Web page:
Valve is getting into the handheld gaming space with the launch of the new Steam Deck. It’s basically a gaming computer that you can hold in your hands… or a PC that looks a bit like a Nintendo Switch.
The Steam Deck goes up for pre-order starting July 16th, 2021 at 1:00PM Eastern, with prices starting at $399 for a model with entry-level specs. But customers can pay more if they want additional (and faster) storage. The Steam Deck should begin shipping in December.
The Steam Deck features a 7 inch, 1280 x 800 pixel touchscreen LCD display sandwiched between two game controllers. The screen has a 60 Hz refresh rate and supports up to 400 nits of brightness.
Under the hood, the Steam Deck features 16GB of LPDDR5 memory, 64GB to 512GB of storage (more on that in a moment, and an unnamed low-power AMD processor which features:
- CPU: AMD Zen 2 with 4 cores, 8 threads (2.4 GHz to 3.5 GHz and up to 448 GFlops)
- GPU: 8 x AMD RDNA 2 compute units (1 – 1.6 GHz and up to 1.6 TFlops)
- Power consumption: 4 – 15 watts
The system measures 298 x 117 x 49mm (11.7″ x 4.6″ x 2″) and weighs 669 grams (1.5 pounds) and packs a 40 Wh battery that Valve says should be good for up to 7-8 hours of web browsing or several hours of game play.
You can charge it via a 45W USB Type-C power adapter, and the Steam Deck’s USB-C port also supports DisplayPort 1.4 Alt-mode, meaning you can connect it to an 8K/60Hz display or a 4K/120 Hz display if you want to game on the big screen.
Other ports include a 3.5mm audio jack and a microSD card reader, and the Steam Deck has dual microphones and dual speakers.
The game controllers feature most of the usual buttons you’d expect including dual analog sticks, X, Y, A, and B buttons, shoulder trigger buttons, and a D-Pad. But there are also trackpads on each side of the screen, which can come in handy if you’re playing games that normally require a mouse. This is a carry-over from Valve’s discontinued Steam Controller.
There are also View & Menu buttons which could be useful for navigation.
If you’re wondering what exactly you’ll be navigating, other than games, it’s Steam OS. Valve’s computer will ship with a custom GNU/Linux distribution based on Arch Linux and featuring the KDE Plasma desktop and Valve’s custom user interface.
Steam OS first debuted years ago when Valve was making a push to work with third-party PC makers to deliver “Steam Machines,” or compact desktop computers that customers could use like game consoles, but with support for PC games downloaded from the Steam store.
Steam Machines never really took off. But Valve did port the Steam game client to work with Linux, encouraged many developers to port their games to Linux, and even built on existing open source tools to release Proton, a tool that allows many Windows PC games to run on Linux without any modifications at all.
And that all could give Valve an edge in the handheld gaming PC space over competitors… and there are competitors. In recent years two Chinese companies have released a number of handheld gaming computers that feature the guts of laptop stuffed into compact chassis designed to be carried around.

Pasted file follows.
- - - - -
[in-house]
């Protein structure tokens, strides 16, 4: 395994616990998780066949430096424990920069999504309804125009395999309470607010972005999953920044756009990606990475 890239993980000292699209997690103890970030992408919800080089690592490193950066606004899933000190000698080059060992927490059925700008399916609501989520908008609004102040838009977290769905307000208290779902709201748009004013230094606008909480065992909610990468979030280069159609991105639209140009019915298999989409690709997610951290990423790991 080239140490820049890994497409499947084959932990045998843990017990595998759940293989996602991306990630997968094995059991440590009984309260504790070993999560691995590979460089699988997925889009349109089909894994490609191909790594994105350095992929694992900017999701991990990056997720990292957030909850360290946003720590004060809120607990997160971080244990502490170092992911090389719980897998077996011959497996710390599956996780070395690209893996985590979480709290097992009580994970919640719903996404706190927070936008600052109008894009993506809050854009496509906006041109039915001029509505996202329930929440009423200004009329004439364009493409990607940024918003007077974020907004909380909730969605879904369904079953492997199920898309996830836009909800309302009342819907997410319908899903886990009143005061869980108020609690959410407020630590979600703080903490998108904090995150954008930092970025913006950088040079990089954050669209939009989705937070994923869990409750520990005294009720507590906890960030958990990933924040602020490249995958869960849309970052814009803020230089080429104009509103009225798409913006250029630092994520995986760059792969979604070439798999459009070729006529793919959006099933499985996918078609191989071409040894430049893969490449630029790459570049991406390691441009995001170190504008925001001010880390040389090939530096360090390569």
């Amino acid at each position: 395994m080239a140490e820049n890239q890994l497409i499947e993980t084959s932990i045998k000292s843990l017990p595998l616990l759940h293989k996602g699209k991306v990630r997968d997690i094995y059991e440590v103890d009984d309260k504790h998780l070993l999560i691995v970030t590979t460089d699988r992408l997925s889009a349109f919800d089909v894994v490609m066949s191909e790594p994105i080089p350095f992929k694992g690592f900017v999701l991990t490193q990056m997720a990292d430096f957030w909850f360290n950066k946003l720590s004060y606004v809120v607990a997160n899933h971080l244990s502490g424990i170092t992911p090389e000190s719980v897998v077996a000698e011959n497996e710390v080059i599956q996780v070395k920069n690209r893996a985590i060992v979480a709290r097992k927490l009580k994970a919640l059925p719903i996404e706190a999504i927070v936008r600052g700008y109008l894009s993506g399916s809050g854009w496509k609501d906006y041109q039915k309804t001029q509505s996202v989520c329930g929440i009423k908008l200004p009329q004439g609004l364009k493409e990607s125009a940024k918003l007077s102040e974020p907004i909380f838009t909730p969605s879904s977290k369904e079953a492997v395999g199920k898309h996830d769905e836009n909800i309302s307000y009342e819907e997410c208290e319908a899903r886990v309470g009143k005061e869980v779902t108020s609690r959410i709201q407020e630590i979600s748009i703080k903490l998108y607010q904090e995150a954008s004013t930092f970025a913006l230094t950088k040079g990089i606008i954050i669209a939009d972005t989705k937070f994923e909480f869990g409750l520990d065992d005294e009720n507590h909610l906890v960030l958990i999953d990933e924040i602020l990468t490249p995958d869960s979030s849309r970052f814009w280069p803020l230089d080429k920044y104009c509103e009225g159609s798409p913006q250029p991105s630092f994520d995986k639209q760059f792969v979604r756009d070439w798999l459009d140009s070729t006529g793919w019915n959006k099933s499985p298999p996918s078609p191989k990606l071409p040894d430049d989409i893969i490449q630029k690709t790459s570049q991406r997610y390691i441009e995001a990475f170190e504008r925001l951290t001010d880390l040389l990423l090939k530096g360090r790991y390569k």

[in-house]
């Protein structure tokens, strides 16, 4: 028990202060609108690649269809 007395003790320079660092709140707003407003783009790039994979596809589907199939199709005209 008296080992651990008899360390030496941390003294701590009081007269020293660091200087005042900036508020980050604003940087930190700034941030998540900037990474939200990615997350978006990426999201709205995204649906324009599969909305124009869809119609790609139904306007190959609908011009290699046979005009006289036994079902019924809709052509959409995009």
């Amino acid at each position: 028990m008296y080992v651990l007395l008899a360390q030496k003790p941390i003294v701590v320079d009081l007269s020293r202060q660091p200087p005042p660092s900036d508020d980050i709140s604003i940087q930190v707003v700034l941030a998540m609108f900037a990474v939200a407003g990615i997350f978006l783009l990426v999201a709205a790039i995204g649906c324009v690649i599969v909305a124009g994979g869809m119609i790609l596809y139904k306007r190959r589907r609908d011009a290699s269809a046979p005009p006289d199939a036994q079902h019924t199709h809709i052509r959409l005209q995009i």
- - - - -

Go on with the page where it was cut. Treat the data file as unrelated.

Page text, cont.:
GPD and One Netbook have sort of dominated this space, with a little recent competition from AYA, but their devices are also aimed at enthusiasts willing to drop as much as $1,000 on a handheld gaming device from a Chinese company with limited presence outside of their home countries.
You can see how the Steam Deck stacks up against the competition in our comparison table.
Valve’s Steam Deck is a little more expensive than a Nintendo Switch (even the new OLED model, which sells goes up for pre-order today for $350 and ships October 8th). But it’s cheaper than most GPD or One Netbook devices, and it’s also backed by a company that’s made a name for itself in gaming. Steam OS may not support all Windows PC games, but it will support many of them.
And since the Steam Deck is basically a PC, you can install Windows or other operating systems on it, as IGN confirmed.
And if the little computer doesn’t have enough horsepower for the titles you want to play, you can always use it to stream games from a more powerful PC using Steam’s remote play service.
I don’t expect GPD or One Netbook to give up without a fight. But positioning the Steam Deck as a mobile gaming PC with a starting price of $399 will put a lot of pressure on those companies to offer lower-cost devices and/or features that Valve’s handheld doesn’t match.
That said, the entry-level version of the Steam Deck has just 64GB of eMMC storage. If you want more & faster storage, you have to pay extra. Here are the pricing options:
- 64GB eMMC for $399
- 256GB PCIe NVMe for $529
- 512GB PCIe NVMe for $649
All three models have an M.2 2230 socket, so you could theoretically buy the cheapest model and add your own SSD. But Valve does say that the SSDs are “not intended for end-user replacement,” suggesting that you’ll have to open the case and potentially void your warranty to perform upgrades, since there’s no easy access slot.
All three models also come with a carrying case, but the most expensive model also comes with “premium anti-glare etched glass” and has an “exclusive virtual keyboard theme” if that’s something you think you’ll need.
Valve will also sell an official dock accessory that’s basically a USB-C hub and stand that gives you additional ports including HDMI, DisplayPort, and Ethernet jacks. Pricing and availability details haven’t been announced yet.
The Steam Deck will be available in the US, Canada, UK, and European Union at launch, before expanding to additional markets next year.